But the data say otherwise….

The basic probelm is that, while modified gravity proponents tend to argue that dark matter is a kludge designed to fit the data even though there is no indication of what it might actually be composed of (and until recently hadn’t even been directly detected), modified gravity itself proposes an ad hoc modification to the law of gravity without any theoretical motivation. Why should modified gravity then be considered more realistic hypothesis than dark matter?

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Update to my previous post: Kayll points out that the equation of motion for the stars probably leads to orbits that are unstable. Also, the three authors of the paper have between them two publications. If that means something. I still want to know how they make the field theory description for the stars work.

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This week I will be giving a talk on a new paper that showed up on astro-ph positing that flat galactic rotation curves can be explained by string theory (!). Galactic rotation curves – that is, graphs of the speed at which stars and gas rotate about the centre of the galaxy – are found to remain flat or even rise far outside where the visible galaxy ends, and we can’t account for that using only Newtonian dynamics assuming the visible matter is the only matter there; they should eventually fall off gradually rather than maintaining very high speeds. So astronomers postulate the existence of dark matter to add extra acceleration to the matter orbiting the galaxy centre, to make up for the apparent difference. We’ve never directly detected the components of dark matter.* Other theories exist to explain this, such as an ad hoc modification of the Newtonian force law (modified Newtonian dynamics, or MOND) that is not theoretically motivated.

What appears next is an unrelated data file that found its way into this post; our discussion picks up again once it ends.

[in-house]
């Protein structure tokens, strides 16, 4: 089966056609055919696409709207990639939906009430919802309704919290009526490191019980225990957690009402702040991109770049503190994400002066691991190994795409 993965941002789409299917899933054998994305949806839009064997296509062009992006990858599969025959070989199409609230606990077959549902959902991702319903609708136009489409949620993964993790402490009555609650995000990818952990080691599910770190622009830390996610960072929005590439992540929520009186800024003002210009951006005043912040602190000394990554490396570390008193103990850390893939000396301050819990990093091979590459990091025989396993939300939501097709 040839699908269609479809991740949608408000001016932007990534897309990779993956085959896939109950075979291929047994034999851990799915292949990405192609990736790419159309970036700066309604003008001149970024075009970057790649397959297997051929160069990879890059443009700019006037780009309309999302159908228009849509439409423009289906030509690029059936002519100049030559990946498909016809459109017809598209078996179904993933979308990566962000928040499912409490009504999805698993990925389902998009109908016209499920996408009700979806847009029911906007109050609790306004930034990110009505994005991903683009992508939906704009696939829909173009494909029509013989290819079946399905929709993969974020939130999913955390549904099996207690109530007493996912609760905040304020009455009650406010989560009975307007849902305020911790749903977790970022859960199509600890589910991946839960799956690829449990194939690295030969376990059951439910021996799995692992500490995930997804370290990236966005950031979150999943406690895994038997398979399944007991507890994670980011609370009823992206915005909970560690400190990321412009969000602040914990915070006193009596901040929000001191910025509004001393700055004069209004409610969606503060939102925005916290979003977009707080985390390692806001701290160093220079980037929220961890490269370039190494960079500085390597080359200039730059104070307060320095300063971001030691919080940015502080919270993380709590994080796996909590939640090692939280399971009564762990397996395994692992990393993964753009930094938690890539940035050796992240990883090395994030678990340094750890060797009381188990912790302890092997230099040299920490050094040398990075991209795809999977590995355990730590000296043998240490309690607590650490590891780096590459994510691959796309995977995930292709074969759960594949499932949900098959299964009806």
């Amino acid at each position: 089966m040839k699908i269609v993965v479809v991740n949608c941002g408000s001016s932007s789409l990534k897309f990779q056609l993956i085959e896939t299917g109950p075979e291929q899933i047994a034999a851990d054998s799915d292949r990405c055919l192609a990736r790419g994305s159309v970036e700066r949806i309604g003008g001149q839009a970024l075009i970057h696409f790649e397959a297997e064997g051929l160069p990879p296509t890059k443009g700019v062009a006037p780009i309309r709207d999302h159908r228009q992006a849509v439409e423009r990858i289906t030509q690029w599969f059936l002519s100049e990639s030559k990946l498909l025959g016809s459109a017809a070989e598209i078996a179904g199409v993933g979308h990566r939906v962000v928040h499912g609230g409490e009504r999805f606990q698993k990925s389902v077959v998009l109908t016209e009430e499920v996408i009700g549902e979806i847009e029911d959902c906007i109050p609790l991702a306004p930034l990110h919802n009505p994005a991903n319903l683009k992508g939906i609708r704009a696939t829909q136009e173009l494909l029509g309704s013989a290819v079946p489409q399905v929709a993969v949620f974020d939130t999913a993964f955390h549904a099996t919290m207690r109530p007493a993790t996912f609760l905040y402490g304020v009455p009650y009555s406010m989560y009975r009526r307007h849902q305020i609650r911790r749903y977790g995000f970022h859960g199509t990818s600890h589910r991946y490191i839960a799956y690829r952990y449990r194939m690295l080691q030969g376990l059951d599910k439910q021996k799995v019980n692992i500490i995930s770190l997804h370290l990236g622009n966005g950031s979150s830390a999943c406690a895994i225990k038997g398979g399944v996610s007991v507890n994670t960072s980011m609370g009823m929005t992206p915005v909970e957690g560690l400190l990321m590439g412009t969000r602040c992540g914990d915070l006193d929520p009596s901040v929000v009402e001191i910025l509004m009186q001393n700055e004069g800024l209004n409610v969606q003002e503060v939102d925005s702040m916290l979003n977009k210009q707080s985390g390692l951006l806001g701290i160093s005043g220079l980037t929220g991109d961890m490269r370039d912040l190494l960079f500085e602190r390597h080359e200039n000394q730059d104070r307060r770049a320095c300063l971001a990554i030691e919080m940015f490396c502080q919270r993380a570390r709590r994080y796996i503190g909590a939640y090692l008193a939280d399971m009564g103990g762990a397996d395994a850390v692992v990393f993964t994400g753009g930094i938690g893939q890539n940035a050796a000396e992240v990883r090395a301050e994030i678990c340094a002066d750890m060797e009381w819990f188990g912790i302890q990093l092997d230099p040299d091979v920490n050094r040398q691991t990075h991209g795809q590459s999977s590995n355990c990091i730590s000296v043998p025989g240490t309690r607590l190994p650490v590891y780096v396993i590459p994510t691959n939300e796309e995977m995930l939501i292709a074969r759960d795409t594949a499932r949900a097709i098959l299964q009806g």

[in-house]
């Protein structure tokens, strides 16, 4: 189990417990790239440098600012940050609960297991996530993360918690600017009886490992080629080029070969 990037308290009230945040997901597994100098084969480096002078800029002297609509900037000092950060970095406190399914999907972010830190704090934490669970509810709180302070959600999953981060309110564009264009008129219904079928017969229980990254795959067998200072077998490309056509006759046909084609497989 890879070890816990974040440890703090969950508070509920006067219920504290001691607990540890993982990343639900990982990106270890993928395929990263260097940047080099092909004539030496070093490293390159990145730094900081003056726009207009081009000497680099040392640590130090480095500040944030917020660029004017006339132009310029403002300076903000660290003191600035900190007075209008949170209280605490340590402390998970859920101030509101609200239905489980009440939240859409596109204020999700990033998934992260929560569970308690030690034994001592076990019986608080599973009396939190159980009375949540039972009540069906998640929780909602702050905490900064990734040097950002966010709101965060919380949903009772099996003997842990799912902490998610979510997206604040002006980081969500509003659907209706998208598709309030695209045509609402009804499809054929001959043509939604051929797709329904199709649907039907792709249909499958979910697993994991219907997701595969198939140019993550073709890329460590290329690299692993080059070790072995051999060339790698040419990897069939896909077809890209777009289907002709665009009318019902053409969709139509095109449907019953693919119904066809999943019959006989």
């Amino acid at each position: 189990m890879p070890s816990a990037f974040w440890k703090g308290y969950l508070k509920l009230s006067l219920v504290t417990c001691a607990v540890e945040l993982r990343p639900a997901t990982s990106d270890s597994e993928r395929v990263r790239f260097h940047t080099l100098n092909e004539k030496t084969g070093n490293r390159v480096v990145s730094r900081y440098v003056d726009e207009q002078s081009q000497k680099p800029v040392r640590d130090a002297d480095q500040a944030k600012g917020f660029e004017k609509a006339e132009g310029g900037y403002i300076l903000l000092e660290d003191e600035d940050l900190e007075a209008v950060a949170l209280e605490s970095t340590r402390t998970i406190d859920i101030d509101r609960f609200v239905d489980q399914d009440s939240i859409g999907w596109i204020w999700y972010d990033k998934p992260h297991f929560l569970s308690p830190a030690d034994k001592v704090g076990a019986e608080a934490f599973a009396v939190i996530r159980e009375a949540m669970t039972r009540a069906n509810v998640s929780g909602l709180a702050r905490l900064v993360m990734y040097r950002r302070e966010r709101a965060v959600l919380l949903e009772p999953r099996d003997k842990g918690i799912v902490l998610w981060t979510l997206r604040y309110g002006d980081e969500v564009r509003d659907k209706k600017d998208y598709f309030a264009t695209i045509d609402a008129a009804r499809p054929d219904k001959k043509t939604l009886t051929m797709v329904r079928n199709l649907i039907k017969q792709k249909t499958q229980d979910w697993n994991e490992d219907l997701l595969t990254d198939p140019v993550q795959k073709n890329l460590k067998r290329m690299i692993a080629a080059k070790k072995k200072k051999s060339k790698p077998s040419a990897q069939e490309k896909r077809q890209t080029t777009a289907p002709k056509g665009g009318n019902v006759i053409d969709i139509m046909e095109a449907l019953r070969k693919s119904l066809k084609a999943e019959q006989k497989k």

The very intriguing string theory argument, meanwhile, seems to be that in the Nappi-Witten model of IIB string theory, where the string theory equations can be solved exactly in the case of a plane polarized gravitational field background, it can be shown that the gauge potential couples to the worldsheet of the strings via the gravimagnetic field (a gravimagnetic field is a field produced by a moving mass in general relativity, in the same way that a moving electric charge produces a magnetic field in electromagnetism). Therefore strings interacting under this field will follow Landau orbits, much like a charged particle moving in a magnetic field.

So this means (and here is the great logical leap of the paper) that stars themselves will follow the same trajectories (they don’t provide a description for how this happens) – and this adds a term linear in the circular speed to the force equation which compensates for the drop in speed far from the galaxy centre! C’est un miracle! And it looks like it sort of works in real galaxies, too. Except sometimes. Probably when the galaxy doesn’t benefit from string background rotation, since it needs a componenet of the gravimagnetic field perpendicular to the galactic plane to act. But maybe there is somethnig to this idea.

Well, it’s fun to speculate…

*We have never directly detected the components of dark matter experimentally but there are a couple of results that corroborate it: first, we know that the dynamics of satellite galaxies suggest a density drop off of r^(-3) far from the centre, which is predicted by cosmological simulations of structure formation. Second, the ‘Bullet Cluster‘ result, in which dark matter was detected in a colliding galaxy cluster, is the first direct detection of a dark matter halo.

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I haven’t posted in along time, and the reason is that I’ve been trying to get a production run going for the research on HPCVL (big computing cluster) and it’s always trying to port your code to another machine with a different compiler. So here’s what happened.

Three weeks ago we decided to get a big MCMC run going on HPCVL, which required me to compile code on a Solaris machine using the Sun compiler. My programs use automake, which means I had lots of fun figuring out how to configure and install them into my home directory on HPCVL (aha! ‘prefix’ flag required!), and had my memory refreshed on changing environment variables/linking libraries many times. So after running configure, ‘make’ choked in several different places, not all of which seemed logical: